Immigration activist arrested in Philadelphia after protesting ICE director

Nancy Nguyen is executive director of VietLead. (Kimberly Paynter/WHYY)

Nancy Nguyen is executive director of VietLead. (Kimberly Paynter/WHYY)

Updated at 8:05 p.m.

Southeast Asian immigrant rights activist Nancy Nguyen was arrested in her home Thursday evening for allegedly trespassing and littering during a protest in Virginia in early September, according to social media posts by the group VietLead. Nguyen is the organization’s co-founder and executive director.

Nguyen was released without bail from police department headquarters Friday after 5 p.m. where around 50 supporters from VietLead, Juntos, and other organizations had been protesting her arrest throughout the afternoon. Upon her exit, Nguyen was greeted by supporters including her family and Philadelphia City Councilmembers Helen Gym and Kendra Brooks.

“I didn’t know y’all were here, it’s really cold down there and there were a lot of people down there,” said Nguyen.

She did not address charges against her, simply saying, “There’s a lot of questions and you’ll be hearing more from us.”

Philadelphia police and federal law enforcement agents arrested Nguyen in her home at about 7:30 p.m, according to VietLead. The group noted that Nguyen has two young children, one- and three-years-old.

The arrest is said to stem from a Sept. 8 demonstration outside the home of Immigration and Customs Enforcement acting director Tony Pham, a Vietnamese refugee with a long career in law enforcement who has not yet been confirmed to lead the agency by the U.S. Senate.

Protesters visited Pham’s home near Richmond, Va. and placed signs on his law, according to local news coverage of the demonstration. The protest was a part of coordinated actions around the country that day, calling attention to human rights abuses in ICE detention. Immigrant rights groups called Pham a “‘puppet’ for a white nationalist administration.”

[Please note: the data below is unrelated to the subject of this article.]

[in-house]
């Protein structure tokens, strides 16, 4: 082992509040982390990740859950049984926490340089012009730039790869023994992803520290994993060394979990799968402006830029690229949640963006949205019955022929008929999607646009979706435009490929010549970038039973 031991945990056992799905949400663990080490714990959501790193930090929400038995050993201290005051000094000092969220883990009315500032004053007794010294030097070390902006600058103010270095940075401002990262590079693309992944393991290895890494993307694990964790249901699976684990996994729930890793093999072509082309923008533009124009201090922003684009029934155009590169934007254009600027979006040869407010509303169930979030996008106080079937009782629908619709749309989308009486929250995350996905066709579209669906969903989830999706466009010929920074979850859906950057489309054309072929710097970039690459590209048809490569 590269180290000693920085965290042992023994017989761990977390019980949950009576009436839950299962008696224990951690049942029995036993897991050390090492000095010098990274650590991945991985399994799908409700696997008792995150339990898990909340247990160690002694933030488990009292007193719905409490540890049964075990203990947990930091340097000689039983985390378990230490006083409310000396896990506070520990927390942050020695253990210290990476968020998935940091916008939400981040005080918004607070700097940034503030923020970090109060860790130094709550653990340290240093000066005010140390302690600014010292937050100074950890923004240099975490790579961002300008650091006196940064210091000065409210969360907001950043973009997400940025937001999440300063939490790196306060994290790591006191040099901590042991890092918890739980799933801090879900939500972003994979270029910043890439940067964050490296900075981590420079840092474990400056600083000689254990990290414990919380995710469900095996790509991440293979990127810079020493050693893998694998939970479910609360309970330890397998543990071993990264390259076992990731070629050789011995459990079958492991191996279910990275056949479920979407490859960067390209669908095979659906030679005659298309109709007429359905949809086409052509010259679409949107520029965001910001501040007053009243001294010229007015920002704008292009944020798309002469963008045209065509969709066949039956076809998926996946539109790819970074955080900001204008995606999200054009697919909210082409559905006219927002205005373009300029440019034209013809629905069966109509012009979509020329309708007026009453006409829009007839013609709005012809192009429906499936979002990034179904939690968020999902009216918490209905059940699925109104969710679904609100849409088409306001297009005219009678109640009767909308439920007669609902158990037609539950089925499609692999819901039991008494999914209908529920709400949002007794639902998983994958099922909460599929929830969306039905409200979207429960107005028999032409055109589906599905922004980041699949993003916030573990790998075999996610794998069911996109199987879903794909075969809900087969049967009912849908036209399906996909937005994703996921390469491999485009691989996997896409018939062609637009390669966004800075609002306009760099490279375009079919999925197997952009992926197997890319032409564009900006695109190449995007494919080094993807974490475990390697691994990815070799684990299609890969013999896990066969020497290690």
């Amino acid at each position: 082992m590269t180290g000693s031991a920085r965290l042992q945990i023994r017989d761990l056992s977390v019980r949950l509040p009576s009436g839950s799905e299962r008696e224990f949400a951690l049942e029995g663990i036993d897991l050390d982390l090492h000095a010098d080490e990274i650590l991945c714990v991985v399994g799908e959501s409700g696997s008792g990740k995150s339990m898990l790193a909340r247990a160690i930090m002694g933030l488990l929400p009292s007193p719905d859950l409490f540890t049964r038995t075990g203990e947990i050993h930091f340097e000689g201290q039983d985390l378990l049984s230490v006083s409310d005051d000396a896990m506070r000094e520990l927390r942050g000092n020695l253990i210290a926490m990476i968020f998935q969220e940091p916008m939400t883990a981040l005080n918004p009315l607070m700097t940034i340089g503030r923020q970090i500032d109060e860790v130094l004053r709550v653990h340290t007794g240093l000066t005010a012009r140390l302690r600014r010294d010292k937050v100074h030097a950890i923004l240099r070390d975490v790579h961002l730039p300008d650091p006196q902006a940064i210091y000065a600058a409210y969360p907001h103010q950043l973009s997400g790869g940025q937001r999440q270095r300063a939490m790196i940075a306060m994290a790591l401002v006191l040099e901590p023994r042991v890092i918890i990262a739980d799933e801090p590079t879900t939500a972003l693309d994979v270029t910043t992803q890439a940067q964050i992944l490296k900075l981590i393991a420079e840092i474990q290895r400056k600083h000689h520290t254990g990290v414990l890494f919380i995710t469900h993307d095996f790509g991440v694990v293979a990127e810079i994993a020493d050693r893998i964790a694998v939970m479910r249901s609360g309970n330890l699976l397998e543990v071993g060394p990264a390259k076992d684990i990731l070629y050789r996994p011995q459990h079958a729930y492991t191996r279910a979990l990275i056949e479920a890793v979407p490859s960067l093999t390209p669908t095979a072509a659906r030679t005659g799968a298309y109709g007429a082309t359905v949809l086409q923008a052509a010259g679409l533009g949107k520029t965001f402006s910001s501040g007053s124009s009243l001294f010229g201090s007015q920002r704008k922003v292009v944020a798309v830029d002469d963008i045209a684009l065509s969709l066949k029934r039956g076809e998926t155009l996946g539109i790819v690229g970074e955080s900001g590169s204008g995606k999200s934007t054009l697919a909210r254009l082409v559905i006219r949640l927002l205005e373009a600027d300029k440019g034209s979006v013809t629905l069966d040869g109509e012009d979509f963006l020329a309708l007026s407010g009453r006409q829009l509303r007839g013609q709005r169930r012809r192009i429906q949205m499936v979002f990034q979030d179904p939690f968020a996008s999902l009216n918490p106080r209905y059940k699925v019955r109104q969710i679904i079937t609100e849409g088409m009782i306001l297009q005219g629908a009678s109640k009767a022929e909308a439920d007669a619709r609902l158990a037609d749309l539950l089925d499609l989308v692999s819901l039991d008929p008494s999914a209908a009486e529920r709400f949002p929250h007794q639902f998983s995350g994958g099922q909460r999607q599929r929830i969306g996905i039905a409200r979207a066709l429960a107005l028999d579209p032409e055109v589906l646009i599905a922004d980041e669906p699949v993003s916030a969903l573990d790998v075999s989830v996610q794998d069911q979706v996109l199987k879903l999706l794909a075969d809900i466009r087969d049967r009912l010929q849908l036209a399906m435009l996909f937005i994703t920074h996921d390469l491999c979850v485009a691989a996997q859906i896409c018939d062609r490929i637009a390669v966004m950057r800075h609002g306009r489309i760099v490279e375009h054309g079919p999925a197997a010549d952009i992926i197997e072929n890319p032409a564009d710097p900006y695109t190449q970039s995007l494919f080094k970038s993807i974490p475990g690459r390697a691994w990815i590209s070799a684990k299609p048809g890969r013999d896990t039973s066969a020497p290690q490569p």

“Her arrest is politically motivated. It was a message that said, ‘This is what we’re willing to do if you dare to fight back,’ But we have no choice but to fight back,” per a statement from VietLead.

Protesters
Protesters outside of PPD headquarters over the arrest of Nancy Nguyen. (Laura Benshoff / WHYY)

Gym echoed those concerns and criticism of Pham on Friday, saying, “It’s important for us to be conscious right now of upholding our civil rights and civil liberties,” not bowing to the “overwrought emotions of a bureaucrat who heads up an agency which has been responsible for the most grotesque human rights abuses of our generation.”

The local U.S. Immigration and Customs Enforcement field office referred all questions to law enforcement in Henrico County, Virginia. A WHYY request there is pending. Officials haven’t yet confirmed the nature of the charges against Nguyen.

In a statement from the City’s press office, Philadelphia officials criticized the circumstances of her arrest. “It is extremely unfortunate that a local community leader was arrested for actions taken while defending the rights of immigrants held by ICE,” they said in a statement provided by spokesperson Irene Reyes Contrera. They also defended the actions of local police officers.

“The Philadelphia Police Department followed the City’s standing procedures for cooperating with other law enforcement agencies,”  they wrote. “When she reconciles the warrant in Virginia, the charge in Philadelphia will be expunged.”

VietLead, founded in 2015, is a grassroots community organization serving Vietnamese and Southeast Asian diaspora communities in Philadelphia and South Jersey, with a focus on “community self-determination, social justice, and cultural resilience,” according to its website.

The group’s activities range from community garden initiatives, to education, to legal accompaniment for people in the midst of immigration proceedings.

“Nancy is a sister,” said Gym. “She’s a leader in our city across the board, she’s been fighting for justice all her life.”

Vietlead, founded in 2015, is a grassroots community organization serving Vietnamese and southeast Asian diaspora communities in Philadelphia and South Jersey, with a focus on “community self-determination, social justice, and cultural resilience,” according to its website.

The group’s activities range from community garden initiatives, to education, to legal accompaniment for immigrants in the midst of an immigration proceeding.

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